Ready to strike

Queen's takes next step towards lockout or strike

Queen’s University Faculty Association (QUFA) could soon be in a legal strike or lockout position after the administration applied for a No Board report on July 25. The union’s bargaining unit has been in negotiations with the University for the past six months.

A No Board report calls an end to conciliation meetings and can be filed by either party if negotiations are found to be insufficient.

QUFA represents approximately 1,100 tenured and adjunct faculty and librarians.

“For an undergraduate student, [a strike or lockout] would effectively stop formal classroom work,” QUFA President Paul Young said. “All formal teaching stops and that inevitably closes down the institution.”

The Ministry of Labour must now issue the No Board report to the University, a process that normally takes a week. Once the report is issued, a 17-day time period must elapse before a strike or lockout can legally occur.

Conciliation meetings between the bargaining unit and the administration took place on July 21 and 22. Young said he was surprised that the administration ended conciliation.

“There was some small opening with respect to the pension negotiations,” he said in reference to the administration’s plan to increase faculty contributions to the pension plan contributions. “We probably took that as some room for further development.”

The administration has stated that increased contributions are necessary to balance the University’s deficit.

QUFA had hoped to negotiate faculty salaries which the administration was proposing to alter, he said.

Young said the reasons behind the University’s decision to file the No Board report are open to speculation.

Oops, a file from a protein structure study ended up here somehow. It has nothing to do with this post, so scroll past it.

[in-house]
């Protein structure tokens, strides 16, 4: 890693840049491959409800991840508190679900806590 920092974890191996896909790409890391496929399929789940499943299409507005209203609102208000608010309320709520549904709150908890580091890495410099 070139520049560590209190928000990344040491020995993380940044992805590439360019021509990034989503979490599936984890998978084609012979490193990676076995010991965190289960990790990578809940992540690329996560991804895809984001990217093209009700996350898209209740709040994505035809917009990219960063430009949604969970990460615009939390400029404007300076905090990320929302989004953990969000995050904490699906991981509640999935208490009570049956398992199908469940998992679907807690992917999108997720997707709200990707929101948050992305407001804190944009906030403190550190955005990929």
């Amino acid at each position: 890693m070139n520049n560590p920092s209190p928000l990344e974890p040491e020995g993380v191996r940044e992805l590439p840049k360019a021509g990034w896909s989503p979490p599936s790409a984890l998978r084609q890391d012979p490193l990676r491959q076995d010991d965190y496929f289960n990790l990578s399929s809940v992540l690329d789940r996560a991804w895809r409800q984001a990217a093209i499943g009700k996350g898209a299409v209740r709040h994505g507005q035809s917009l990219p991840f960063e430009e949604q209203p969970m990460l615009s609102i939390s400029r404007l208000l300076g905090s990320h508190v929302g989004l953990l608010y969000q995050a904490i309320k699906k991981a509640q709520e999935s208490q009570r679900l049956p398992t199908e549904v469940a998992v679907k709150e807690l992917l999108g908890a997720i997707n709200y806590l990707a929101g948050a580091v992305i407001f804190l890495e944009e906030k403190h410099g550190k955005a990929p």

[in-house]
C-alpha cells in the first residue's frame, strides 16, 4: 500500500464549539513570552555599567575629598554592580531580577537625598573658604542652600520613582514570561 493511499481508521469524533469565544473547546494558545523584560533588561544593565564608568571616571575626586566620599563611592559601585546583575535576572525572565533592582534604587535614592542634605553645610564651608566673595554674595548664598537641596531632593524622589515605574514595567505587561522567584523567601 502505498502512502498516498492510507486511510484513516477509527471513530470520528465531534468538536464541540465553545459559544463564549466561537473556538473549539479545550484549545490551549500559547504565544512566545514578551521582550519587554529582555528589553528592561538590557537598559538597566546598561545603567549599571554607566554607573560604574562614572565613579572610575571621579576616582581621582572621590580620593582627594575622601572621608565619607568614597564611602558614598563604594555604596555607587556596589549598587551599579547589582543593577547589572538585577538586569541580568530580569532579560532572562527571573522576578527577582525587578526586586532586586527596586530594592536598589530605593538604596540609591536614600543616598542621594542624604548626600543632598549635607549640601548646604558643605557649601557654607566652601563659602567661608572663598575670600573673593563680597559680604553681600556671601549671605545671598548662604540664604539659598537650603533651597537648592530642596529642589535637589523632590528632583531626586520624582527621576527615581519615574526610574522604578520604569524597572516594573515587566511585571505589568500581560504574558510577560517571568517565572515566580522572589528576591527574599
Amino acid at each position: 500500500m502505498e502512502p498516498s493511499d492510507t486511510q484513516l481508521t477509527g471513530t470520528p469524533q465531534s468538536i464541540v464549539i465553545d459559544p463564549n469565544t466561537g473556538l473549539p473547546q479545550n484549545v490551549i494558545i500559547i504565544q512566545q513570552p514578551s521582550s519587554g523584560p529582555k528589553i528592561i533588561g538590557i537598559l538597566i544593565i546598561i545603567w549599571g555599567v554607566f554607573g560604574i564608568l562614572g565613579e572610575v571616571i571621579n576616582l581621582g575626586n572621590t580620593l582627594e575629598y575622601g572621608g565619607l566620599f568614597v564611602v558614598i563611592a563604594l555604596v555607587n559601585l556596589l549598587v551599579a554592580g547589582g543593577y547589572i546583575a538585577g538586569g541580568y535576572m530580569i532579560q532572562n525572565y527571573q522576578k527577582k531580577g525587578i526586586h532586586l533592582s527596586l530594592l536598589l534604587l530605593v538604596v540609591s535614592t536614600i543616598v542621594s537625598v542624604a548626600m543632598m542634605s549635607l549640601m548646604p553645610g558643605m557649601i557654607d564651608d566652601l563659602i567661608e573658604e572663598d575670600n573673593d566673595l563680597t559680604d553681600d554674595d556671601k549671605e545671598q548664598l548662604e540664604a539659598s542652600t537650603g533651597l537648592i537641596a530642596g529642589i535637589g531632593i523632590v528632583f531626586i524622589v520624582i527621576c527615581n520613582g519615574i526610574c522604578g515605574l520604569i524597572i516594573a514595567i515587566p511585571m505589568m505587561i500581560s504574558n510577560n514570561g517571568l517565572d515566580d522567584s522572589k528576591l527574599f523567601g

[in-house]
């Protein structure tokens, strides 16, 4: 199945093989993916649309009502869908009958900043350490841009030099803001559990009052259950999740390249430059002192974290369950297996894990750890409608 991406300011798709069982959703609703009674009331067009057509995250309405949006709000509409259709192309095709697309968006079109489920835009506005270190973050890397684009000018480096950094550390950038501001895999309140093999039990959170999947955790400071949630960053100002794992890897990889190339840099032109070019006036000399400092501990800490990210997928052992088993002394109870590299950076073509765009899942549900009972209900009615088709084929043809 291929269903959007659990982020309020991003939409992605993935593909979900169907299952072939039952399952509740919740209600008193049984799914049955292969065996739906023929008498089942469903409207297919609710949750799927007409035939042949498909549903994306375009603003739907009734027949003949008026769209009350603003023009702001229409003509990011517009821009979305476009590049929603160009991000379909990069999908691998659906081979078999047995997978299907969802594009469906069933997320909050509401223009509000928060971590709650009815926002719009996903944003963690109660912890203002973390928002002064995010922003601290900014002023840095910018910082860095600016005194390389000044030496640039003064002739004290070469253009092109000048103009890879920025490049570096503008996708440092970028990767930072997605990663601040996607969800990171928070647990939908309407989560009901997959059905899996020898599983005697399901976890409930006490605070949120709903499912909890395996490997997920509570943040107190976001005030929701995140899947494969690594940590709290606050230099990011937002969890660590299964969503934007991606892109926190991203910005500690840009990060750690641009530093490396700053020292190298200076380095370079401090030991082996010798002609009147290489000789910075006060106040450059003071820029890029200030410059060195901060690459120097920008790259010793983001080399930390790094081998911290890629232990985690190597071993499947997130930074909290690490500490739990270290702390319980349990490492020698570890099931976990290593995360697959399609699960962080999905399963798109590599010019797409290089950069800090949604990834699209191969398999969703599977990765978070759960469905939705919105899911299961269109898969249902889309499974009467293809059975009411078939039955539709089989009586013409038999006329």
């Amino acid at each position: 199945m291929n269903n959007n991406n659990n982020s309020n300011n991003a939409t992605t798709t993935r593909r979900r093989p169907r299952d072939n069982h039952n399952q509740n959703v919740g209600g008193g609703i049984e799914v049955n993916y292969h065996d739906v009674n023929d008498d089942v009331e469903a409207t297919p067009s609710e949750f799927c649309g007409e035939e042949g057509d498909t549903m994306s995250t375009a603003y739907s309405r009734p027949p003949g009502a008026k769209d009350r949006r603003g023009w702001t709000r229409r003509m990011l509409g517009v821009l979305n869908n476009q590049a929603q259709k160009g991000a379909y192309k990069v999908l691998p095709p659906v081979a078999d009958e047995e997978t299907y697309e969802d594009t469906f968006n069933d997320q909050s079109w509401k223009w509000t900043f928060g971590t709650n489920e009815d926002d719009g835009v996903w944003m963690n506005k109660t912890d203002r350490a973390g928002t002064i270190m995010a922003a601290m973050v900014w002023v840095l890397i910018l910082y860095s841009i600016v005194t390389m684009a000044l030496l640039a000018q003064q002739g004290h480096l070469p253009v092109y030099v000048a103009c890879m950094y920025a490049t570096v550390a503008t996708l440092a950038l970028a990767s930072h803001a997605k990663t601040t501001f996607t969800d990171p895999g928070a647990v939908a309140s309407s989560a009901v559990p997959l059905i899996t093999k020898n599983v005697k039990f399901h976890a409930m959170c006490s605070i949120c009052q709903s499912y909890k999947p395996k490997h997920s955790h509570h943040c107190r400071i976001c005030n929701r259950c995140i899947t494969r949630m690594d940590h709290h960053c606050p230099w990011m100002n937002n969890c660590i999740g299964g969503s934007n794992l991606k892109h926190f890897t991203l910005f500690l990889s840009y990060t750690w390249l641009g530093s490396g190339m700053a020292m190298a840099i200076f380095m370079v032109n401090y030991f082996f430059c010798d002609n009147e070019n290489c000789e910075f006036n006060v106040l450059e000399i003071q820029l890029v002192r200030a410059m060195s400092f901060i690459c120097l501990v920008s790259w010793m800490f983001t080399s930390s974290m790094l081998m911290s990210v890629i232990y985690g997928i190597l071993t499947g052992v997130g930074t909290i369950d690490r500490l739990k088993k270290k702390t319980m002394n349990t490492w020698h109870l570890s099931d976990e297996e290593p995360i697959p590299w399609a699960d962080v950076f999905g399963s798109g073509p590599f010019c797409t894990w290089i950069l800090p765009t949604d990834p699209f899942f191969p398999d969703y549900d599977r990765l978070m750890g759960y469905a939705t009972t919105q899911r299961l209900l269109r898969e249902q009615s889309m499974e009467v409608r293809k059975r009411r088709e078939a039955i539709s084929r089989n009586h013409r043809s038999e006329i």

QUFA has leased a strike headquarters and are in negotiation meetings amongst membership.

“We’ve already started mobilizing for a strike,” he said. “Typically, when negotiations have gotten to this level, one in five [unions] go on strike.”

Young said QUFA will not interfere with graduate students’ employment, but if the University locked out faculty from buildings, graduate students may find it difficult to continue working.

A mediation meeting, in a final effort to reach an agreement has been scheduled for Aug. 11. Young said it’s the first and possibly last mediation meeting.

Though he’s unsure about what will happen next, Young said this is just one example of how the atmosphere at Queen’s has changed.

“Everybody’s unionized and I think that’s a simple statement that the climate has changed,” he said. “That’s a statement about a sense of unease or unhappiness.”

Ellie Sadinsky, director of Queen’s communications, said the administration applying for the No Board Report doesn’t mean that a strike or lockout will occur.

“The University remains very much focused on reaching a negotiated settlement,” she said, adding that the administration ending conciliation meetings was simply a request for things to move forward.

“We’re certainly planning for a full academic year,” she said. “We’ve got more than a month, so the approach going into mediation is very much one focused on negotiated settlements.”

Sadinsky said the University is developing strategies for the possibility of a lockout or strike.

“It would be irresponsible not to have contingencies ready if needed,” she said.

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